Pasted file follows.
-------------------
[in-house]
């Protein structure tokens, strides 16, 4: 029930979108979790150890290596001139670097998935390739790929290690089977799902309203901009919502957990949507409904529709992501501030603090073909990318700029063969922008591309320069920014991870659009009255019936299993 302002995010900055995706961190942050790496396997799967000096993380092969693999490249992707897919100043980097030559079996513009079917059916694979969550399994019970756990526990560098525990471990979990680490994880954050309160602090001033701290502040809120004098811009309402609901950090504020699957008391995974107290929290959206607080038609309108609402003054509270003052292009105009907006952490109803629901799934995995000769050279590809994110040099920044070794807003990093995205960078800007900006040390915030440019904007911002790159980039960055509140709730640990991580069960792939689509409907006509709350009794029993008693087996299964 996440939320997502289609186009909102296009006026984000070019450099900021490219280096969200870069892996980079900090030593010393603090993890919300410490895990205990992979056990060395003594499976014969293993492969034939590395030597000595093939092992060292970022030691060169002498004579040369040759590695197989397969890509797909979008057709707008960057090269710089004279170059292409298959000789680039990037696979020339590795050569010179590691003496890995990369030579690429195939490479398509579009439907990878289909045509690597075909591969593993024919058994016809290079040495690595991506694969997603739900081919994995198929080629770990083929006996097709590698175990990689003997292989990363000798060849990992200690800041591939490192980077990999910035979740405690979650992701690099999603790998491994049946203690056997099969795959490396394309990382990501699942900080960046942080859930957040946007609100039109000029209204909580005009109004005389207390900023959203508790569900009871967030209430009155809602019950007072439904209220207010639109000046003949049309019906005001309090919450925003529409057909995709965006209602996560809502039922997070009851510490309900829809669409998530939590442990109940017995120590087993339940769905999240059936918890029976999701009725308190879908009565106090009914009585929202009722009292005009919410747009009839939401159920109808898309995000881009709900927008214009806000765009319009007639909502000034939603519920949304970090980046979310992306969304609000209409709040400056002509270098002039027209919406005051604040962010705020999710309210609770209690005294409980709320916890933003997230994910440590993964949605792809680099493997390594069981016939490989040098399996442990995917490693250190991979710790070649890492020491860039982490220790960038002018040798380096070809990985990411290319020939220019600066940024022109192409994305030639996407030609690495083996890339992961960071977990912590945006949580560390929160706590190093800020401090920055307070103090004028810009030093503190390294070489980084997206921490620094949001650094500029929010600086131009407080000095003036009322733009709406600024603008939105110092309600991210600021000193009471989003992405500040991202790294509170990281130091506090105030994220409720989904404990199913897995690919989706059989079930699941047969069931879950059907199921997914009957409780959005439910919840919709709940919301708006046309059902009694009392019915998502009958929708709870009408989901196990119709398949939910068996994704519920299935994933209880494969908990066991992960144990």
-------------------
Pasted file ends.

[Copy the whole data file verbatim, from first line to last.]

[in-house]
């Protein structure tokens, strides 16, 4: 029930979108979790150890290596001139670097998935390739790929290690089977799902309203901009919502957990949507409904529709992501501030603090073909990318700029063969922008591309320069920014991870659009009255019936299993 302002995010900055995706961190942050790496396997799967000096993380092969693999490249992707897919100043980097030559079996513009079917059916694979969550399994019970756990526990560098525990471990979990680490994880954050309160602090001033701290502040809120004098811009309402609901950090504020699957008391995974107290929290959206607080038609309108609402003054509270003052292009105009907006952490109803629901799934995995000769050279590809994110040099920044070794807003990093995205960078800007900006040390915030440019904007911002790159980039960055509140709730640990991580069960792939689509409907006509709350009794029993008693087996299964 996440939320997502289609186009909102296009006026984000070019450099900021490219280096969200870069892996980079900090030593010393603090993890919300410490895990205990992979056990060395003594499976014969293993492969034939590395030597000595093939092992060292970022030691060169002498004579040369040759590695197989397969890509797909979008057709707008960057090269710089004279170059292409298959000789680039990037696979020339590795050569010179590691003496890995990369030579690429195939490479398509579009439907990878289909045509690597075909591969593993024919058994016809290079040495690595991506694969997603739900081919994995198929080629770990083929006996097709590698175990990689003997292989990363000798060849990992200690800041591939490192980077990999910035979740405690979650992701690099999603790998491994049946203690056997099969795959490396394309990382990501699942900080960046942080859930957040946007609100039109000029209204909580005009109004005389207390900023959203508790569900009871967030209430009155809602019950007072439904209220207010639109000046003949049309019906005001309090919450925003529409057909995709965006209602996560809502039922997070009851510490309900829809669409998530939590442990109940017995120590087993339940769905999240059936918890029976999701009725308190879908009565106090009914009585929202009722009292005009919410747009009839939401159920109808898309995000881009709900927008214009806000765009319009007639909502000034939603519920949304970090980046979310992306969304609000209409709040400056002509270098002039027209919406005051604040962010705020999710309210609770209690005294409980709320916890933003997230994910440590993964949605792809680099493997390594069981016939490989040098399996442990995917490693250190991979710790070649890492020491860039982490220790960038002018040798380096070809990985990411290319020939220019600066940024022109192409994305030639996407030609690495083996890339992961960071977990912590945006949580560390929160706590190093800020401090920055307070103090004028810009030093503190390294070489980084997206921490620094949001650094500029929010600086131009407080000095003036009322733009709406600024603008939105110092309600991210600021000193009471989003992405500040991202790294509170990281130091506090105030994220409720989904404990199913897995690919989706059989079930699941047969069931879950059907199921997914009957409780959005439910919840919709709940919301708006046309059902009694009392019915998502009958929708709870009408989901196990119709398949939910068996994704519920299935994933209880494969908990066991992960144990």